The defendant has been unable to cite any cases to the court directly holding that a voidable marriage, though annulled ab initio, is a remarriage within the meaning of the Act. The plaintiff, on the other hand, has cited cases dealing with the immediate problem, with the exception that Workmen's Compensation statutes are involved instead of the Act. Eureka Block Coal Co. v. Wells, 1925, 83 Ind. App. 181, 147 N.E. 811; Southern Pacific Co. v. Industrial Commissioner, 1939, 54 Ariz. 1, 91 P.2d 700; Southern Railway Co. v. Baskette, 1939, 175 Tenn. 253, 133 S.W.2d 498; First National Bank v. North Dakota Workmen's Compensation Bureau, N.D. 1955, 68 N.W.2d 661.

The conclusion to be drawn from the above cases is stated in Eureka Block Coal Co., supra [ 83 Ind. App. 181, 147 N.E. 812]:

"Giving the provision referred to a broad and liberal construction, as we must, a marriage, within the meaning of the statute, is not a void or voidable marriage which may at once be annulled, but a valid and subsisting marriage." (Emphasis added.)

The holding in First National Bank v. North Dakota Workmen's Comp. Bureau, supra, is particularly revealing as North Dakota and California have identical annulment statutes and California cases construing these statutes were held to be persuasive in North Dakota by the North Dakota Supreme Court. Quoted with approval in said case was the following language from the leading California case dealing with annulments of voidable marriages, McDonald v. McDonald, 6 Cal.2d 457, 461 P.2d 163, 104 A.L.R. 1290:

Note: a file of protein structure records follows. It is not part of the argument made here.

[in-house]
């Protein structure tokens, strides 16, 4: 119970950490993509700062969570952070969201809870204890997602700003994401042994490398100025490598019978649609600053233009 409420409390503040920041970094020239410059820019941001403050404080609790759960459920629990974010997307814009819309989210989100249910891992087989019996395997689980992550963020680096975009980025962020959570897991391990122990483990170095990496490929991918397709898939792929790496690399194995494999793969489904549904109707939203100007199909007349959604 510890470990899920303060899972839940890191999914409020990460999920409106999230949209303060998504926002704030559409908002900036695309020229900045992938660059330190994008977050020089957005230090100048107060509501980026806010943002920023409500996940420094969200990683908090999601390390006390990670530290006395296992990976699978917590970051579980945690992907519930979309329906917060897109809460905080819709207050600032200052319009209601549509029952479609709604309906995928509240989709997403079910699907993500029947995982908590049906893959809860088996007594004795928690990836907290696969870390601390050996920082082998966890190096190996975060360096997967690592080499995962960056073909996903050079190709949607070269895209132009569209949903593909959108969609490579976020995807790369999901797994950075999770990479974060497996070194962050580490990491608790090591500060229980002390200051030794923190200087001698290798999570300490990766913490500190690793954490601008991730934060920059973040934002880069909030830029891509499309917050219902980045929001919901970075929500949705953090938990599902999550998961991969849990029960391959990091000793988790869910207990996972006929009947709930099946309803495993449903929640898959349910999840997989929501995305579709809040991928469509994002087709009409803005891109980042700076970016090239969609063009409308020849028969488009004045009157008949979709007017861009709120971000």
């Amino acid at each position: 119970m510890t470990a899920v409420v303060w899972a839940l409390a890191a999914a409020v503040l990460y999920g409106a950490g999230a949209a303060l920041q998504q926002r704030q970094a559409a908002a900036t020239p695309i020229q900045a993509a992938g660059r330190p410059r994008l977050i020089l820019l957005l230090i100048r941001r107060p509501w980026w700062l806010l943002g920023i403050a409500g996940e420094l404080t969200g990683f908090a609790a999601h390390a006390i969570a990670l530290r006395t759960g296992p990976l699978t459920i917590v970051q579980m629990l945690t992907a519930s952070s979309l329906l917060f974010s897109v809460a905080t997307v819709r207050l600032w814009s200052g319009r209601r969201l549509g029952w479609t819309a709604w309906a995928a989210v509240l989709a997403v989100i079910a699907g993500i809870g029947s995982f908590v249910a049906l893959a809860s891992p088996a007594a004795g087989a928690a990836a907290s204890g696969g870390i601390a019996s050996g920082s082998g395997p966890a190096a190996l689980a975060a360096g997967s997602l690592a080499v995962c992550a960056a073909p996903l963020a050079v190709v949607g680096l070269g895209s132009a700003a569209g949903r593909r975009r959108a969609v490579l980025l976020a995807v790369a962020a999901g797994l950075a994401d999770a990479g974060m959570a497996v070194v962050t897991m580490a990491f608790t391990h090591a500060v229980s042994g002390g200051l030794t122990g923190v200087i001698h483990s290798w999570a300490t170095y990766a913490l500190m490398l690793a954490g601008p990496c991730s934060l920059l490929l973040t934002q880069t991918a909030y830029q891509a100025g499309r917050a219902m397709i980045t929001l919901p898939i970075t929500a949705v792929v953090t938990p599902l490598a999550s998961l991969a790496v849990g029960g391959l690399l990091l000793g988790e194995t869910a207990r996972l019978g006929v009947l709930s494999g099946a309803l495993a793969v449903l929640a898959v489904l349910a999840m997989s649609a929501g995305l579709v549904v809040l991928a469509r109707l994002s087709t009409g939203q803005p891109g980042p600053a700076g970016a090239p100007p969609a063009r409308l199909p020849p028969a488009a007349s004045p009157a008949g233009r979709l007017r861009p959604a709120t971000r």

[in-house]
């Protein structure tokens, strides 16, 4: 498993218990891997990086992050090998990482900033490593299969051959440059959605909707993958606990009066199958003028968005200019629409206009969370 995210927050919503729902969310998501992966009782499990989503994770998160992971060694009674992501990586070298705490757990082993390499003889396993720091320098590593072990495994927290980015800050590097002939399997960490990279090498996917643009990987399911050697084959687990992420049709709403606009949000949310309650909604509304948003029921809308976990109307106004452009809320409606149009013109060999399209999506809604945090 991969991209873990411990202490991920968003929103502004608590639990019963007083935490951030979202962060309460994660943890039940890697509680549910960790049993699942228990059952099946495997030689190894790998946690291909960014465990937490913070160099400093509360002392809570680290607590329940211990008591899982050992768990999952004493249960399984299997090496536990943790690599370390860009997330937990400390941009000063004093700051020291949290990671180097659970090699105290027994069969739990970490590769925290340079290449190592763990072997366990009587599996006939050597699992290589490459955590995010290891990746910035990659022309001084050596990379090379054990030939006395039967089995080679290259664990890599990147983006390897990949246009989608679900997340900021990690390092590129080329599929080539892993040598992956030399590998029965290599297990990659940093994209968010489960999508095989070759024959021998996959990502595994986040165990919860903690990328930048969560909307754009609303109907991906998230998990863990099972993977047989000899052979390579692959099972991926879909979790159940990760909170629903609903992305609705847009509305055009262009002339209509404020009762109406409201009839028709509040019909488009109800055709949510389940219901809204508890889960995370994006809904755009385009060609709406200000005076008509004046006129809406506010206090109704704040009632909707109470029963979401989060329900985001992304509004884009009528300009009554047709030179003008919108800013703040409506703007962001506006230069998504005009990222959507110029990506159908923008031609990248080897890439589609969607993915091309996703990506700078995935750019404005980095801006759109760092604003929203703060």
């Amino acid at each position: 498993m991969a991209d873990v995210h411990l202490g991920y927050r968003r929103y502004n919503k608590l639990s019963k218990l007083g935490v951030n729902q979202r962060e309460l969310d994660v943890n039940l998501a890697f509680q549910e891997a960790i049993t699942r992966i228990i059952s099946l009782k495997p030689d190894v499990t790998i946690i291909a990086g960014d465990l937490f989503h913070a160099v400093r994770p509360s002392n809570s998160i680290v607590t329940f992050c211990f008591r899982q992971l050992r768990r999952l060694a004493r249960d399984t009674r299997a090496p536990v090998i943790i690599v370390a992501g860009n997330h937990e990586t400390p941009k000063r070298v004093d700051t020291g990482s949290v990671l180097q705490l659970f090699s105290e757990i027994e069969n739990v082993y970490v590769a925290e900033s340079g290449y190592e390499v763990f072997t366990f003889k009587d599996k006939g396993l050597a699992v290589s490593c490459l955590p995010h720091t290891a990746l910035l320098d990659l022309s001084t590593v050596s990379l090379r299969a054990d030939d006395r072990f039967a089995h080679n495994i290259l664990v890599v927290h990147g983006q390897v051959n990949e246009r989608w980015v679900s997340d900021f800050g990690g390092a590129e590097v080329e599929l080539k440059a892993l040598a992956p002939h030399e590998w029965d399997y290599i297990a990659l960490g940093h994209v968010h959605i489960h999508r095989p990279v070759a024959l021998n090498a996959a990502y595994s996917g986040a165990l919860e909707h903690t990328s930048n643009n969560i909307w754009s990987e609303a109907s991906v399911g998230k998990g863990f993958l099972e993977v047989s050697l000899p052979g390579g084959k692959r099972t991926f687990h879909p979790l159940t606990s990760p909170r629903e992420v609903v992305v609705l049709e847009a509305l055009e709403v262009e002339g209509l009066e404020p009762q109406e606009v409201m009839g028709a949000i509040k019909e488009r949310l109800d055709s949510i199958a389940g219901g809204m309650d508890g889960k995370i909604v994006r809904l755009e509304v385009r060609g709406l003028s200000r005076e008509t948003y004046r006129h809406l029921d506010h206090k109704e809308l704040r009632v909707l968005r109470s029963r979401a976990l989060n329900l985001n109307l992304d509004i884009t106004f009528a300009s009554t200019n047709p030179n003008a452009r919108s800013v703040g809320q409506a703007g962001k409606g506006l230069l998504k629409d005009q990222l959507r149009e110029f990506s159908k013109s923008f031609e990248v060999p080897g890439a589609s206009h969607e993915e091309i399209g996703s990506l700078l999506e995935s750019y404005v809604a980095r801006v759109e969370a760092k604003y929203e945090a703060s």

"`A familiar analogy exists in the law of contracts. Thus a contract may be voidable and subject to rescission, because of some infirmity in its procurement, but, unless attacked by notice of rescission or by suit, will not be avoided, but will remain binding. Garcia v. California Truck Co., 183 Cal. 767, 192 P. 708. So with voidable marriages. The parties may or may not exercise their legal right to have them annulled, and, if they do not exercise such right, the marriages are binding; but, when annulment is sought, it can be granted only if there was some element of invalidity in the contracting of the marriage. Thus, in Millar v. Millar, 175 Cal. 796, 806, 167 P. 394, 398, L.R.A. 1918B, 415, it is stated: "Strictly speaking the word `divorce' means a dissolution of the bonds of matrimony, based upon the theory of a valid marriage, for some cause arising after the marriage, while an annulment proceeding is maintained upon the theory that, for some cause existing at the time of marriage, no valid marriage ever existed. This is true even though the marriage be only voidable at the instance of the injured party, or in the words used in Estate of Gregorson, 160 Cal. (21) 25, 116 P. 60, L.R.A. 1916C, 697, `capable of being annulled.' And the decree of nullity in such a proceeding determines that no valid marriage ever existed." * * *'" (Emphasis added.) [68 N.W.2d 664.]